(2011). Non-ionizing radiation, Part II: Radiofrequency electromagnetic fields / IARC Working Group on the Evaluation of Carcinogenic Risks to HumansIARC Monogr Eval Carcinog Risks Hum. 102(2), 1-460.

  • Radiofrequency electromagnetic fields are possibly carcinogenic to humans (Group 2B).” (p. 421)
  • “Overall, the Working Group reviewed all the available evidence with regard to the use of wireless phones, including both mobile and cordless phones, and the risk of glioma. …a causal interpretation was possible.”
  • “In considering the evidence on acoustic neuroma, the Working Group considered the same methodological concerns as for glioma, but concluded that bias was not sufficient to explain the positive findings, particularly those of the study from Sweden.” (p. 412)

Mobile phone use and brain tumors in the CERENAT case-control study.

Coureau G, Bouvier G, Lebailly P, Fabbro-Peray P, Gruber A, Leffondre K, Guillamo JS, Loiseau H, Mathoulin-Pélissier S, Salamon R, Baldi I. (2014). Mobile phone use and brain tumors in the CERENAT case-control study. Occup Environ Med. 71(7), 514-22.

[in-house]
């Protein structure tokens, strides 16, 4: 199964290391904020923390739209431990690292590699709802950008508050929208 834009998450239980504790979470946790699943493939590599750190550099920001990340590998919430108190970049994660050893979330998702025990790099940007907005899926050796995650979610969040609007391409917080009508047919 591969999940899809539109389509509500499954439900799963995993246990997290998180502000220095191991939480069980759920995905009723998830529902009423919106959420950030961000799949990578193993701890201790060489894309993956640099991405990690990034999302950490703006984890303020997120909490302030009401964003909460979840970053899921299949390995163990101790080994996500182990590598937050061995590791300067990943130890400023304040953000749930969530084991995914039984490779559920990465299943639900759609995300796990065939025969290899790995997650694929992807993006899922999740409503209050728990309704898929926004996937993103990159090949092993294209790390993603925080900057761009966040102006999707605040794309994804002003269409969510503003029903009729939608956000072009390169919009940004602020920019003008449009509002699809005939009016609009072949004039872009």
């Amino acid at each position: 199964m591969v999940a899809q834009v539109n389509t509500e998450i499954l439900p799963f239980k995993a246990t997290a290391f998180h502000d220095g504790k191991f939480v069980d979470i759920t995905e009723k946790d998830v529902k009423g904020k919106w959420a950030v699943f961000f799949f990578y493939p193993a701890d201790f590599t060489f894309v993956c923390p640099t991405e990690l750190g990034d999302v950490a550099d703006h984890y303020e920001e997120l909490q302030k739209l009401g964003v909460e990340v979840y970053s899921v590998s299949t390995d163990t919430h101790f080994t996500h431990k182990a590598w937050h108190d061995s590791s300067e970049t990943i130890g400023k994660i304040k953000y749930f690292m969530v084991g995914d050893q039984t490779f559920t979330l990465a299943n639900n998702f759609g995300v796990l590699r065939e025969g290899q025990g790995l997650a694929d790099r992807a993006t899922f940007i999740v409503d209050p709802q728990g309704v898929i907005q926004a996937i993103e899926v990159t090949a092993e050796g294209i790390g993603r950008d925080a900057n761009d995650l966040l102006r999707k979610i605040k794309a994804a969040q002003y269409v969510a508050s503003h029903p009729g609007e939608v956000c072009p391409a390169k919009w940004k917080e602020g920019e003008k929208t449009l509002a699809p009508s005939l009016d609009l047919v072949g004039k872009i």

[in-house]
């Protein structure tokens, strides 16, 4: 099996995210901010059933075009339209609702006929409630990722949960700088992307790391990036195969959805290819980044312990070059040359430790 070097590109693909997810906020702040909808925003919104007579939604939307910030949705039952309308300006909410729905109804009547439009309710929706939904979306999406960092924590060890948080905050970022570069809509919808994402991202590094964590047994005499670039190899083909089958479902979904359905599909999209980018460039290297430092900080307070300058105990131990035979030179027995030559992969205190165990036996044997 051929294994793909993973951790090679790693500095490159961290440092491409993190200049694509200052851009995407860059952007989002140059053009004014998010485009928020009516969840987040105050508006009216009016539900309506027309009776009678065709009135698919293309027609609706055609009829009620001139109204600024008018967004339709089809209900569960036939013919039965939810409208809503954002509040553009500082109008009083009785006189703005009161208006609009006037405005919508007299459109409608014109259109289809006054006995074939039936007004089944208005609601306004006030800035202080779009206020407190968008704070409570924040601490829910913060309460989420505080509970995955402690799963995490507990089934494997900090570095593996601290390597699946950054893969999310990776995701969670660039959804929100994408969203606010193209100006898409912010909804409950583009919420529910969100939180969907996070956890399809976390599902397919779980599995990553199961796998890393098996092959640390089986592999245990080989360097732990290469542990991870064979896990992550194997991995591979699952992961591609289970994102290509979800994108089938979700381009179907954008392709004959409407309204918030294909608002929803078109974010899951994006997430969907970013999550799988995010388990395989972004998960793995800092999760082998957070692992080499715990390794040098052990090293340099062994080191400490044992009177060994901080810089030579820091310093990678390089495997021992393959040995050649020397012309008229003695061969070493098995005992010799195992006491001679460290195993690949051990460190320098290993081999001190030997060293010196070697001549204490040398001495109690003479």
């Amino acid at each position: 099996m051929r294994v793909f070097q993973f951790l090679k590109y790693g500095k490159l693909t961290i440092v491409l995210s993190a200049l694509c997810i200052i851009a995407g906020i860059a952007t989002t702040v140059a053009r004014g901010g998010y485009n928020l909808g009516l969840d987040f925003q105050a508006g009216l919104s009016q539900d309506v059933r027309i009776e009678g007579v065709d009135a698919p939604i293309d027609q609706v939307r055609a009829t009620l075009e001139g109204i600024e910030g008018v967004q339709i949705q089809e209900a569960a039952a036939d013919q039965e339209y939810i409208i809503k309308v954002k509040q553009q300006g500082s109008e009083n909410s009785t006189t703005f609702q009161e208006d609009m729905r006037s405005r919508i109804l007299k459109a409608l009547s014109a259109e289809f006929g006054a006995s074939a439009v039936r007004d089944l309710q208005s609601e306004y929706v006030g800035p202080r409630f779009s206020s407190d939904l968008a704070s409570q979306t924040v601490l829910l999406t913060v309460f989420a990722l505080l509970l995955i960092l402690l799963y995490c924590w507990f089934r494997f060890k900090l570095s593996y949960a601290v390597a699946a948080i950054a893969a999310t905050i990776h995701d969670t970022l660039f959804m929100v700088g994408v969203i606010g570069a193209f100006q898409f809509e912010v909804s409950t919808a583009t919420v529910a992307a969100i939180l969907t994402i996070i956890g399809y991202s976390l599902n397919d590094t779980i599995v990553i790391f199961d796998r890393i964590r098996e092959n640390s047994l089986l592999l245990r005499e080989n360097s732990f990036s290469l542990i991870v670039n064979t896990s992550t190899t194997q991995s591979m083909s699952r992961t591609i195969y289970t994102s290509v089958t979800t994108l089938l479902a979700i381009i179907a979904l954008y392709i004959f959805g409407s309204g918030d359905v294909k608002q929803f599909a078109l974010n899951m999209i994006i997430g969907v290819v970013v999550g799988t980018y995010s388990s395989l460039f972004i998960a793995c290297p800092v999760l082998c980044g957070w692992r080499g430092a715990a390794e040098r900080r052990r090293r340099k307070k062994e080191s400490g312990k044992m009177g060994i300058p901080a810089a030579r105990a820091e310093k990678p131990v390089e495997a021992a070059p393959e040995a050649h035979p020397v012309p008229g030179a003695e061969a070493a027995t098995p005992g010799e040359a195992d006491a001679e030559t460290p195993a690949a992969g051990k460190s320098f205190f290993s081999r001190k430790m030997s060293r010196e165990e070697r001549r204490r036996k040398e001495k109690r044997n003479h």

• “CERENAT is a multicenter case-control study carried out in four areas in France in 2004–2006. No association with brain tumours was observed when comparing regular mobile phone users with non-users. However, the positive association was statistically significant in the heaviest users when considering life-long cumulative duration for meningiomas  and number of calls for gliomas Risks were higher for gliomas, temporal tumours, occupational and urban mobile phone use.
  • These additional data support previous findings concerning a possible association between heavy mobile phone use and brain tumours.”

Swedish review strengthens grounds for concluding that radiation from cellular and cordless phones is a probable human carcinogen.

Davis DL, Kesari S, Soskolne CL, Miller AB, Stein Y.(2013). Swedish review strengthens grounds for concluding that radiation from cellular and cordless phones is a probable human carcinogen. Pathophysiology. 20(2), 123-9.